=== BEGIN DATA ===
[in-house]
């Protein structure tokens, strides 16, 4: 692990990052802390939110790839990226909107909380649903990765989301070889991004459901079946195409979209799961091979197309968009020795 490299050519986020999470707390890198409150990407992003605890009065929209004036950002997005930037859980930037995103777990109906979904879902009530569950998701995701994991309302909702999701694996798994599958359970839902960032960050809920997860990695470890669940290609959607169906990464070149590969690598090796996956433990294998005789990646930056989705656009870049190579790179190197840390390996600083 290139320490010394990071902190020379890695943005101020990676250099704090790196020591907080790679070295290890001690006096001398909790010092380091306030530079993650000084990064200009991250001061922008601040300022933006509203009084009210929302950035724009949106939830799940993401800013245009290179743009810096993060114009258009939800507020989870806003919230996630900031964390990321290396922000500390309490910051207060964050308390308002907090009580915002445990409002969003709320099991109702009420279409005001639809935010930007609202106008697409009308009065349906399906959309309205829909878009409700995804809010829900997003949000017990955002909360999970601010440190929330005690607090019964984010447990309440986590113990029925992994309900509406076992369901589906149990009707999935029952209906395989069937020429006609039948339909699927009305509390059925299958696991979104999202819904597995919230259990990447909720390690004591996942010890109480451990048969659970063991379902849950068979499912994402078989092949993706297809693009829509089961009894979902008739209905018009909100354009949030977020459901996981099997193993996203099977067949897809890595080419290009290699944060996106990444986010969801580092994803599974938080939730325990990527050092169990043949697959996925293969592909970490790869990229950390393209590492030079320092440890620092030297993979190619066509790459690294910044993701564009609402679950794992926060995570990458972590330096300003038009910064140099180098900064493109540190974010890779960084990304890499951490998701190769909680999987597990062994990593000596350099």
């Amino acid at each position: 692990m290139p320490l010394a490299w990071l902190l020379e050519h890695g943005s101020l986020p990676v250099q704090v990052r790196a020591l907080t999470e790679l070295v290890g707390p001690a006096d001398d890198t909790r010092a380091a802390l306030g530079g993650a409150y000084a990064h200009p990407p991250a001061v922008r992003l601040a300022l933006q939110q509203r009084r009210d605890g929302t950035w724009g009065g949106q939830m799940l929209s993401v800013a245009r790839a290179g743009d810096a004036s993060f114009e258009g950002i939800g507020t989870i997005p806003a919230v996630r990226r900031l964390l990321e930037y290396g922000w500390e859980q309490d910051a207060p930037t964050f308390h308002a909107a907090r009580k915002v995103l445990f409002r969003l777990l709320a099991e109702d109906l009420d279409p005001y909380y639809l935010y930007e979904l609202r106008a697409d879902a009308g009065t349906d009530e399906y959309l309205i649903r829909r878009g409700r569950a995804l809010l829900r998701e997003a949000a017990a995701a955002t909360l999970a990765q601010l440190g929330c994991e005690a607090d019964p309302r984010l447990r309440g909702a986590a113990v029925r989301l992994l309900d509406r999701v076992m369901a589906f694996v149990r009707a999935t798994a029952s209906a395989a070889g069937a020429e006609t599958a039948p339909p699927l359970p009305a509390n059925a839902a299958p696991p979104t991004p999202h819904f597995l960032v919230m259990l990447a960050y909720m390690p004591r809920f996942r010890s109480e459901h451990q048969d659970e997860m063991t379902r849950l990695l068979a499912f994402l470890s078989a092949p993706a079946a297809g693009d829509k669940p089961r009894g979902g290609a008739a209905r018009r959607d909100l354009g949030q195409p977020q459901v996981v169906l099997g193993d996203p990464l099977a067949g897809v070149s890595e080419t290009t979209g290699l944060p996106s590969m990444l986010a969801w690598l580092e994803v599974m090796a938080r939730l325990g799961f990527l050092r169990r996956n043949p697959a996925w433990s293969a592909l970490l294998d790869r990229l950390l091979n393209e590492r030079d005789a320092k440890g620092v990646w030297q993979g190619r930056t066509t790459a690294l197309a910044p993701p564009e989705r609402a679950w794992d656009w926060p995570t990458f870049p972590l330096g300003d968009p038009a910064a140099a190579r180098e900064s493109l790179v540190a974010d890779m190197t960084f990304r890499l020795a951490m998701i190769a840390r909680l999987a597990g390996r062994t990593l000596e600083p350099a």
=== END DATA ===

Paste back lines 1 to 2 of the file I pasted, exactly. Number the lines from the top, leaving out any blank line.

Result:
[in-house]
């Protein structure tokens, strides 16, 4: 692990990052802390939110790839990226909107909380649903990765989301070889991004459901079946195409979209799961091979197309968009020795 490299050519986020999470707390890198409150990407992003605890009065929209004036950002997005930037859980930037995103777990109906979904879902009530569950998701995701994991309302909702999701694996798994599958359970839902960032960050809920997860990695470890669940290609959607169906990464070149590969690598090796996956433990294998005789990646930056989705656009870049190579790179190197840390390996600083 290139320490010394990071902190020379890695943005101020990676250099704090790196020591907080790679070295290890001690006096001398909790010092380091306030530079993650000084990064200009991250001061922008601040300022933006509203009084009210929302950035724009949106939830799940993401800013245009290179743009810096993060114009258009939800507020989870806003919230996630900031964390990321290396922000500390309490910051207060964050308390308002907090009580915002445990409002969003709320099991109702009420279409005001639809935010930007609202106008697409009308009065349906399906959309309205829909878009409700995804809010829900997003949000017990955002909360999970601010440190929330005690607090019964984010447990309440986590113990029925992994309900509406076992369901589906149990009707999935029952209906395989069937020429006609039948339909699927009305509390059925299958696991979104999202819904597995919230259990990447909720390690004591996942010890109480451990048969659970063991379902849950068979499912994402078989092949993706297809693009829509089961009894979902008739209905018009909100354009949030977020459901996981099997193993996203099977067949897809890595080419290009290699944060996106990444986010969801580092994803599974938080939730325990990527050092169990043949697959996925293969592909970490790869990229950390393209590492030079320092440890620092030297993979190619066509790459690294910044993701564009609402679950794992926060995570990458972590330096300003038009910064140099180098900064493109540190974010890779960084990304890499951490998701190769909680999987597990062994990593000596350099």